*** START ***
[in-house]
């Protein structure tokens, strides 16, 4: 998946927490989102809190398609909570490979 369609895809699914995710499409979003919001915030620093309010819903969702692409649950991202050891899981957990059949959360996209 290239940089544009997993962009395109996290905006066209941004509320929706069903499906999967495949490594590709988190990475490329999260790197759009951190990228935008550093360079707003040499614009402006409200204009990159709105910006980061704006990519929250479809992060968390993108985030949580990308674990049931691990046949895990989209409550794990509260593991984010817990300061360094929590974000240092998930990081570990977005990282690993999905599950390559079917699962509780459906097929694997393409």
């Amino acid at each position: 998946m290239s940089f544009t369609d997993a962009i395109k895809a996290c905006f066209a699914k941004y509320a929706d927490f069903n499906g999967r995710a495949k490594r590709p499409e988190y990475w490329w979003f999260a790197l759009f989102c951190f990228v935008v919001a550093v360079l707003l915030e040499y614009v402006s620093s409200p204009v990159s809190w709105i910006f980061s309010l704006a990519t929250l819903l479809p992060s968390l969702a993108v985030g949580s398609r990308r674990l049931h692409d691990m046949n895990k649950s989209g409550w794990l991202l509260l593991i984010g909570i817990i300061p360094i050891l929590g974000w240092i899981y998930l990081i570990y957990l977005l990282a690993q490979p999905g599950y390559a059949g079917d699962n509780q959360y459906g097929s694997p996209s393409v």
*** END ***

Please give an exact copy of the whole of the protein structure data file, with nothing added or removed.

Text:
[in-house]
């Protein structure tokens, strides 16, 4: 998946927490989102809190398609909570490979 369609895809699914995710499409979003919001915030620093309010819903969702692409649950991202050891899981957990059949959360996209 290239940089544009997993962009395109996290905006066209941004509320929706069903499906999967495949490594590709988190990475490329999260790197759009951190990228935008550093360079707003040499614009402006409200204009990159709105910006980061704006990519929250479809992060968390993108985030949580990308674990049931691990046949895990989209409550794990509260593991984010817990300061360094929590974000240092998930990081570990977005990282690993999905599950390559079917699962509780459906097929694997393409």
């Amino acid at each position: 998946m290239s940089f544009t369609d997993a962009i395109k895809a996290c905006f066209a699914k941004y509320a929706d927490f069903n499906g999967r995710a495949k490594r590709p499409e988190y990475w490329w979003f999260a790197l759009f989102c951190f990228v935008v919001a550093v360079l707003l915030e040499y614009v402006s620093s409200p204009v990159s809190w709105i910006f980061s309010l704006a990519t929250l819903l479809p992060s968390l969702a993108v985030g949580s398609r990308r674990l049931h692409d691990m046949n895990k649950s989209g409550w794990l991202l509260l593991i984010g909570i817990i300061p360094i050891l929590g974000w240092i899981y998930l990081i570990y957990l977005l990282a690993q490979p999905g599950y390559a059949g079917d699962n509780q959360y459906g097929s694997p996209s393409v």